But back to the question, was Jesus a refugee? Well . . . yes and no . . . sort of. He was a refugee in that his family once sought refuge in Egypt. But no, he was not a refugee in the sense that his situation does not fit the modern definition of the Geneva Convention on Refugees. According to which, a refugee is "a person who is outside their country of citizenship because they have well-founded grounds for fear of persecution because of their race, religion, nationality, membership of a particular social group or political opinion, and is unable to obtain sanctuary from their home country or, owing to such fear, is unwilling to avail themselves of the protection of that country."

The one that comes closest is "political opinion." And that would just be the baby Jesus (who presumably did not have many political opinions at the time), not his parents. But of course, we are typically talking about a class of people, not just one person who is threatened with murder. Perhaps "living in exile" is a better fit in this case. Jesus fled to Egypt because King Herod sought to kill him. And Herod wanted to kill him because it was foretold that a new King of the Jews had been born.

Jesus was not alone in being endangered by Herod's jealousy. The massacre of all the innocent baby boys of Bethlehem was, shall we say, overkill. (Perhaps that's where the term originated.) Scarcely a day passed where there was not an execution under Herod’s regime. Herod killed two of his brothers-in-law, his wife Mariamne, and two of his own sons to ward off possible threats to his throne.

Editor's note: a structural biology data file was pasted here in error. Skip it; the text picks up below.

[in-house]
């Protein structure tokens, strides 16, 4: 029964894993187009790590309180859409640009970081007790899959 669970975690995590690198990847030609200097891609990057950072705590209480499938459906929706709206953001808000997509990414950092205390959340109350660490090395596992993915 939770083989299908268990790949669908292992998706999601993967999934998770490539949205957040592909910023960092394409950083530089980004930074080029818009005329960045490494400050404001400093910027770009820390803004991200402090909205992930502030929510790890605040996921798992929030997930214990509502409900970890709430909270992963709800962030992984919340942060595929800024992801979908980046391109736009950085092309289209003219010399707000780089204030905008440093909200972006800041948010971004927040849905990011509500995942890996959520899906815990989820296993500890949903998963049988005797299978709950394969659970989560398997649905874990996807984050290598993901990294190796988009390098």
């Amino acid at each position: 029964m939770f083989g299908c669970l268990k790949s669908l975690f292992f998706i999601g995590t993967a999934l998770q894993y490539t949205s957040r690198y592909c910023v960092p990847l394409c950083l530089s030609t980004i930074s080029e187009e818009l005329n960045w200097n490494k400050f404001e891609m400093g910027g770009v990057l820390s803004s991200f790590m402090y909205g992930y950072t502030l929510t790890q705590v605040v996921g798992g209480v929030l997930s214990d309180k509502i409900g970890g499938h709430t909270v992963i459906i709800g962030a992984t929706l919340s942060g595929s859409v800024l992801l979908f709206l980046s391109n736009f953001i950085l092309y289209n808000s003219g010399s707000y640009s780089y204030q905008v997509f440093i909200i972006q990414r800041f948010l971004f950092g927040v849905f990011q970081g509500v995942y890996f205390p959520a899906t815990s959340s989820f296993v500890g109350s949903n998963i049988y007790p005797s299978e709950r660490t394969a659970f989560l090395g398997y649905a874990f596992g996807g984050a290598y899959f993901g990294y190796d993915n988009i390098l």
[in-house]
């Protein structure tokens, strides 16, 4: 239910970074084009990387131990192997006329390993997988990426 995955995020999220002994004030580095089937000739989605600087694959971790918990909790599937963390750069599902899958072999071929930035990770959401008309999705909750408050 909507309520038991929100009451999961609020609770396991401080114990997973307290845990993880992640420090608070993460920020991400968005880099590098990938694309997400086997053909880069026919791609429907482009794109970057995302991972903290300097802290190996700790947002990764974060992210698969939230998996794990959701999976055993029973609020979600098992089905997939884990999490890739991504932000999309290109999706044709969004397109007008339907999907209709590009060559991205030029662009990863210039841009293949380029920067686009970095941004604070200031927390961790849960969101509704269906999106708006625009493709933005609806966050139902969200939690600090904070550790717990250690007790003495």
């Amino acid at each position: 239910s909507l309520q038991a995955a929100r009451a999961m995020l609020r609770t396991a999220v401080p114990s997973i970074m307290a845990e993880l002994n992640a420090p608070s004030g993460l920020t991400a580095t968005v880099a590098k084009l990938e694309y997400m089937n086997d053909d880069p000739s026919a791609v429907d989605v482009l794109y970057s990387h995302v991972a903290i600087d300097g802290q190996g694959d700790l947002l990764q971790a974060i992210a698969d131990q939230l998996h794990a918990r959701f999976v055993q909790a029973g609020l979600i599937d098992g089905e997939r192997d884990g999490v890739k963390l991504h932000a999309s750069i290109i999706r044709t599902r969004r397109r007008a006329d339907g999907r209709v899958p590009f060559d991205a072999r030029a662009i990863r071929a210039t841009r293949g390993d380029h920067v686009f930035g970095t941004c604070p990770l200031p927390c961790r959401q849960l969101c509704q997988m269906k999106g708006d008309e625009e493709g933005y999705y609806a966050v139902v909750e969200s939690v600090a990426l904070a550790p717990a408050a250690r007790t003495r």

We find the story in Matthew 2:13-15. "Now when [the Magi] had departed, behold, an angel of the Lord appeared to Joseph in a dream and said, 'Rise, take the child and his mother, and flee to Egypt, and remain there till I tell you; for Herod is about to search for the child, to destroy him.' And he rose and took the child and his mother by night, and departed to Egypt, and remained there until the death of Herod. This was to fulfil what the Lord had spoken by the prophet, 'Out of Egypt have I called my son'." When Herod died and the danger was passed, they went back home to Nazareth.

What prompted this post was all of the exaggerations you see about this issue. Such as that the Holy Family were undocumented immigrants. There is no evidence to support this, and in fact it would be totally out of character since two of the three are believed to be sinless. We also see claims that they were homeless in Bethlehem. Or that they were refugees in Bethlehem. In his column at the Huffington Post, Ryan Gear claimed, "The nativity scene, after all, depicts a Middle Eastern family who were looking for a place to stay, only to be told there was no room for them." I guess he missed the verse that explains they were "fleeing" Nazareth so they could go register for the census and pay taxes. Or if that's not enough, Jesus was (according to Nancy Pelosi) a Palestinian refugee, fighting for the liberation of Palestine just like they do today.
The bottom line is this: let's stopping using Jesus as cannon fodder in our public policy arguments. The implication that either side is anti-Jesus simply does not belong here. I understand the temptation. But it comes across as irreverent and undignified, unchristian behavior.